There’s nothing worse than a boring game. You might, understandably, think that a terrible game is worse but it’s not. A terrible game will incense you so much that at least it sticks in your memory for a while to come so that you can rant and rave at your friends until you’re blue in the face. A boring game? Well, a boring game you’ll just feel disappointed and ultimately you’ll just forget about it forever more. Unfortunately, Ghostbusters: Sanctum of Slime is one such game. You’ll have fun with it, providing you’re playing with friends, but ultimately it’s very forgettable.
It’s all Lara Croft’s fault really. Thanks to Lara Croft and The Guardian of Light, there’s been renewed interest in the isometric twin stick shooter genre. The problem is that while Lara Croft reminds you how good such a game can be, Sanctum of Slime reminds you just how mediocre it can be.[drop]Perhaps the biggest problem is it doesn’t fully capture the spirit of the Ghostbusters. Any child of the 80s remembers how awesome the ghost busting team is and it is quite possible to make a great game based on them. Back in the day we had Ghostbusters, a fantastic game for the Commodore 64 and Spectrum amongst other systems. At the time it was a kind of forerunner to the sandbox genre that we’re so used to now. Admittedly, a great many average Ghostbusters games followed but then there was also 2009’s Ghostbusters game and it wasn’t bad. It wasn’t amazing either but it did help me regress back to my youth. Sanctum of Slime doesn’t sadly. Instead it feels too detached from the original idea.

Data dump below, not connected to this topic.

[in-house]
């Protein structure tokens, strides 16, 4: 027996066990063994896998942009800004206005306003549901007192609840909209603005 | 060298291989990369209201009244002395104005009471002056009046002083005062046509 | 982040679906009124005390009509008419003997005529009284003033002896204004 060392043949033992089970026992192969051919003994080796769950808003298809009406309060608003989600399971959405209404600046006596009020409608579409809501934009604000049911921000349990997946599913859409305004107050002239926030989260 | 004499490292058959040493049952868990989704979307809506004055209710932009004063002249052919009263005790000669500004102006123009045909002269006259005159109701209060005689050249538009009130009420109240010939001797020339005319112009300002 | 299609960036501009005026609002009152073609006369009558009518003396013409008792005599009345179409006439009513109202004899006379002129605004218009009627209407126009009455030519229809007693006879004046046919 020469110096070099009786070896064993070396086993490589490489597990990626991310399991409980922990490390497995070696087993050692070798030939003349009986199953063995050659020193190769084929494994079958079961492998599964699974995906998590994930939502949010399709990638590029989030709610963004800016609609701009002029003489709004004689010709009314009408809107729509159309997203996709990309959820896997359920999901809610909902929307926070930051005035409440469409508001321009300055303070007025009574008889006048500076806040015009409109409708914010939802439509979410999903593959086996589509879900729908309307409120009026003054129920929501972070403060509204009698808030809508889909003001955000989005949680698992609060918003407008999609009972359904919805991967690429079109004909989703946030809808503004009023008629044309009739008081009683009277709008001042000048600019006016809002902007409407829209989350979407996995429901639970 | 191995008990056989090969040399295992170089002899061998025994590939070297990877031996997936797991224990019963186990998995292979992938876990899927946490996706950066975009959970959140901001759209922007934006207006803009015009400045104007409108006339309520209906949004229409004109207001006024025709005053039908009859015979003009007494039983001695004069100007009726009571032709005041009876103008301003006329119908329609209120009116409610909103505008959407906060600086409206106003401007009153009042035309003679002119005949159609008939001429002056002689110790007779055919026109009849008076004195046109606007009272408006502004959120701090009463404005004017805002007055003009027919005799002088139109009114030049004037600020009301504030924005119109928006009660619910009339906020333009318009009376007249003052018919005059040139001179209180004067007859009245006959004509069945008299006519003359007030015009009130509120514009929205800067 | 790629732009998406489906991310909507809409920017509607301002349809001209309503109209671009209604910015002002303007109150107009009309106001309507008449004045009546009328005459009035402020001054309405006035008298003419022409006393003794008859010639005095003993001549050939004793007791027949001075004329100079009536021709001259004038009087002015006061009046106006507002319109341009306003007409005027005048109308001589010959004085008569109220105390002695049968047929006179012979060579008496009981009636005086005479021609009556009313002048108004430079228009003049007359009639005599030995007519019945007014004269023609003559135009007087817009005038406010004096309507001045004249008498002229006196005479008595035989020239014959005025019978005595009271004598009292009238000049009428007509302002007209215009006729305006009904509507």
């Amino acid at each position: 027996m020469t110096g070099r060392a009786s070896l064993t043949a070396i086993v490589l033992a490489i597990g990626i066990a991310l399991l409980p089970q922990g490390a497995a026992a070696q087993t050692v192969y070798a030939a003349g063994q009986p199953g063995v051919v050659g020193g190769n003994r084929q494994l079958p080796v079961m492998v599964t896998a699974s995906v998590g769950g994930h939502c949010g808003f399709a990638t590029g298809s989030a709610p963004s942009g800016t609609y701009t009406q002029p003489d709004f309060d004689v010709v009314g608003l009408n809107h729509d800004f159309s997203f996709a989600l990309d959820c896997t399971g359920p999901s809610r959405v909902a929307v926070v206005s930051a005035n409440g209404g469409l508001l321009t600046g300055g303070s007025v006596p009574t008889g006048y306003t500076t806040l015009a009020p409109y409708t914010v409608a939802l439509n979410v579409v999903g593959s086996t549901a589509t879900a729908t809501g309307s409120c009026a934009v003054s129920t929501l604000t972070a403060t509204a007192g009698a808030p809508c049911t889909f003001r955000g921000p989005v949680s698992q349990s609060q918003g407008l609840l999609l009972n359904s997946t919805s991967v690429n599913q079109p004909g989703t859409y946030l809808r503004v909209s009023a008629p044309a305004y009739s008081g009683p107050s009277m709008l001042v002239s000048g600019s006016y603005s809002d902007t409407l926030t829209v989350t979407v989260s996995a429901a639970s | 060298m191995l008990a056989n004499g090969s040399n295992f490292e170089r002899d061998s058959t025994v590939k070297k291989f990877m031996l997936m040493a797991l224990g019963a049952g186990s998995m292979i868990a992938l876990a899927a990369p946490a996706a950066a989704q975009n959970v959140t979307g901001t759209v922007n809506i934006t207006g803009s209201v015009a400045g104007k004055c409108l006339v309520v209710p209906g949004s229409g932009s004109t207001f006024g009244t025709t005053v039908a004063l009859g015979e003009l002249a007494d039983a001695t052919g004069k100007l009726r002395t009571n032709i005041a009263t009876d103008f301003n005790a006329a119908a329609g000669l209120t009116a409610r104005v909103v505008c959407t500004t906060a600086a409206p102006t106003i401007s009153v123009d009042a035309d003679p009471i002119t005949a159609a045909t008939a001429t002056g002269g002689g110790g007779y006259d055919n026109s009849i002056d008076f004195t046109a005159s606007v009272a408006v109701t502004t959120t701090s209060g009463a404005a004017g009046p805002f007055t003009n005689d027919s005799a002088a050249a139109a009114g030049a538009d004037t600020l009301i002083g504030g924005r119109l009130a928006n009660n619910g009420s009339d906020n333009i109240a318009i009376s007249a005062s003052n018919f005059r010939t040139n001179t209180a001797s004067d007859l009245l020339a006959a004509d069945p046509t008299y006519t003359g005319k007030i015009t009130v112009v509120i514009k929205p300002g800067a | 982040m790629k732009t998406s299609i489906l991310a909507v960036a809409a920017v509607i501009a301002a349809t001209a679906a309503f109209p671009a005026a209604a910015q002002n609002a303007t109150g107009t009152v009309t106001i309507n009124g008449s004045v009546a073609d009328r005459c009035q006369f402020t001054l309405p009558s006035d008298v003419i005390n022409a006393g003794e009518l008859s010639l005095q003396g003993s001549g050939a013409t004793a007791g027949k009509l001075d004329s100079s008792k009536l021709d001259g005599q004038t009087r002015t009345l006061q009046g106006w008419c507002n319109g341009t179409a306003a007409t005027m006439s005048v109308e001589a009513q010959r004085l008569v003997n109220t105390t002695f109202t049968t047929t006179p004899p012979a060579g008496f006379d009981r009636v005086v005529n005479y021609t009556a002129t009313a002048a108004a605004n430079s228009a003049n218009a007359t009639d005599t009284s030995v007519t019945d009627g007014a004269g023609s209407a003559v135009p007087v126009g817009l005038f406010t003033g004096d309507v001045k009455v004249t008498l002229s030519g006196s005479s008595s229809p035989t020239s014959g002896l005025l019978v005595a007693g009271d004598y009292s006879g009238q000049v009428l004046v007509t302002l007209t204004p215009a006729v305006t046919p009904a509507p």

You take control of one of four new recruits rather than the main team. Business has taken off and so you’re stuck playing either Alan, Bridget, Gabriel or Samuel. While the retail game of 2009 didn’t allow you to play any of the team, at least you still interacted with them. There’s no sign of that here. There’s a comic strip based narrative to guide you through the storyline but without any voice acting, the humour all too often falls flat. Still, as long as it’s fun, right?
Initially it does fulfil the fun criteria. It’s all fairly standard. The left stick moves you around; the right stick controls the direction of fire. Not long into the game, your proton pack offers three modes of fire, each a different colour. These colours match with the colours of the ghosts you have to shoot. You can guess where this is going, match the colours and shoot the ghosts. There’s a steady supply of health boosts, shields and some Marshmallow men collectibles too. It’s all fine. Just fine and nothing more. The problem is that’s it. Sure there are end level bosses but it’s the same idea – wear them down with your proton pack until you can then throw a trap and play a little quick time event game to finish them off.
Of course, when played with friends, it’s a bit more enjoyable. Both local and online co-op modes are available, although bizarrely drop-in co-op isn’t possible. This does mean that you can find yourself on your own if, for example, your online teammates have to wander off somewhere else. Get a solid group of friends to play with though and it is decent fun. I suspect the fun most stems from the fact you’re playing with friends rather than what the game actually offers though. It also ensures that you can survive the nasty difficulty spikes that occur near the end of the game too, which in turn stops you throwing the controller in despair.
- The Ghostbusters music is good as always
- Can be quite fun with friends
- It’s dull
- In single player, it’s infuriating
- There’s no variety
- Did I mention it was dull?